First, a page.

Yeah, everybody wants to see Jason Heyward. I want to see him, you want to see him and the ghosts of Paul Krichell and Cy Slapnicka want to see him. Want to see him playing right field for the Atlanta Braves on the 5th of April.
But we've been through this before, right? With Evan Longoria? But Longoria started the 2008 season in the minors, and a happy ending (well, almost) was enjoyed by all parties. As Bryan Smith writes, the Rays were simply doing what they had to do:
- Longoria famously waited two weeks for a call-up at the start of the 2008 season, with Joe Maddon slotting Willy Aybar into the third baseman slot until Longoria got the call on April 12. The reason was clear: Longoria would serve only 170 service days with the Rays that season. By Major League rule, a player is a free agent after six full seasons, which are constituted by 172 service days. By waiting two weeks, the Rays bought themselves another year of controlling Longoria.--snip--
There is simply no argument to be made that the marginal value gained by playing Jason Heyward over Matt Diaz for three weeks in April is worth losing Heyward’s rights for the 2016 season. Yes, calling him up on April 25 will mean that Heyward will be a “Super Two”, and thus, eligible for arbitration a year early. But arbitration contracts are still discounts over free agent ones, and I can already promise you that Heyward’s first free agent contract will be a big one. Without delving into the Heyward vs. Strasburg argument, the Braves should certainly take note that Nats GM Mike Rizzo has already written off his right-handed star beginning the season in Washington. If you think it’s because they want some minor league seasoning for him, you’re crazy — they just want an extra year of not dealing with Scott Boras.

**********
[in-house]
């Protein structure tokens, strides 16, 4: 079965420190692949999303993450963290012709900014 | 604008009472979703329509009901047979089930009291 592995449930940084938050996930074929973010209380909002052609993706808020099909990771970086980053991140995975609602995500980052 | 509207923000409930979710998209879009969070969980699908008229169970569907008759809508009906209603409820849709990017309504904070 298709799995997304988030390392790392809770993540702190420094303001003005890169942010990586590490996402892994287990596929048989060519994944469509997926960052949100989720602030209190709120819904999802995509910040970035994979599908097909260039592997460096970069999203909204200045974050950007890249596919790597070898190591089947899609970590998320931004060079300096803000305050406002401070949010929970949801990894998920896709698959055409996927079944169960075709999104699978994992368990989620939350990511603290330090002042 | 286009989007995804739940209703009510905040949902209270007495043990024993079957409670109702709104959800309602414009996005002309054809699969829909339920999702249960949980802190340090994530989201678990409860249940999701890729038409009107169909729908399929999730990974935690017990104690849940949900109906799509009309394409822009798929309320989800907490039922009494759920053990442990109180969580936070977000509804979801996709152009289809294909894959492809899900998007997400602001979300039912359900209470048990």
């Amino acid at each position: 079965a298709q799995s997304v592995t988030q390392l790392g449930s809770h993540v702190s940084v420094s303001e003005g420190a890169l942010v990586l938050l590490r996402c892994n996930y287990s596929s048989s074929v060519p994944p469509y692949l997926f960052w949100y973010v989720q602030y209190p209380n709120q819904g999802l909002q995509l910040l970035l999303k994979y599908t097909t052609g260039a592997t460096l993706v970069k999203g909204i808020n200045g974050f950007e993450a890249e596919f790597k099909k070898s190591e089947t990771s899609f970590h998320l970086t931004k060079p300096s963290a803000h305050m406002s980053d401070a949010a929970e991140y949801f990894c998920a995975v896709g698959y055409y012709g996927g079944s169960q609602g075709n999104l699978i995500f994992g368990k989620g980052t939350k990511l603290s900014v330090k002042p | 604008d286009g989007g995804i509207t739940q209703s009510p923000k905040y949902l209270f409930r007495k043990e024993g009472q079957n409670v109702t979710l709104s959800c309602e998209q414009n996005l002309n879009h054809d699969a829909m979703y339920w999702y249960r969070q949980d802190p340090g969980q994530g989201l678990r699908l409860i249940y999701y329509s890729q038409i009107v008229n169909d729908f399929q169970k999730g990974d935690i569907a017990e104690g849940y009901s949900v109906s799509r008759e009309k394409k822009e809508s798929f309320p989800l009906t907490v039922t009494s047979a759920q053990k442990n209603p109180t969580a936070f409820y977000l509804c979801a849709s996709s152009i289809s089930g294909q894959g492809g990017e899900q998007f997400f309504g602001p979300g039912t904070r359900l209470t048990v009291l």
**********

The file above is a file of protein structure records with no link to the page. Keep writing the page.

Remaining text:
Smith appends a note at the bottom: Thanks to Dave Cameron for helping me make sense of baseball’s ludicrous service time rules.
I'm just beginning to think through this issue, but there's something ludicrous here, right? I just wonder if there's a better way to do this. As long as free agency is tied to service time, there's going to be an incentive for teams to delay promoting their überprospects, if only for a couple of weeks. I suppose the obvious "solution" would be to simply add a few days to the definition of "full season." Or even more simply, the number could be six full seasons plus one day. So if you play on the last day of the 2009 season and never stop playing, you're a free agent after the 2015 season, but if you don't play in 2009 but do play on Opening Day in 2010 (and forever after) you're not a free agent until after the 2016 season.
Sorry, I'm rambling. The "problem" with this "solution" is that the players would be giving something up, and it's not often that they give things up. I also wonder if there's any real impetus for change. If the Braves do send Heyward to Triple-A for a couple of weeks, will it cost them any wins? Probably not. Will they sell fewer season tickets because of disgruntled fans? Probably not. Will it cost them a chance to sign Heyward at some point to an übercontract extension? Probably not, if Longoria's any guide.
The current rule is just a little glitch that's probably not annoying enough for anyone to think seriously about fixing.
As a fan, I want to see Heyward on Opening Day. If I'm a Braves fan, though, I don't want to see him until the middle of April. You have to take the long view of these things.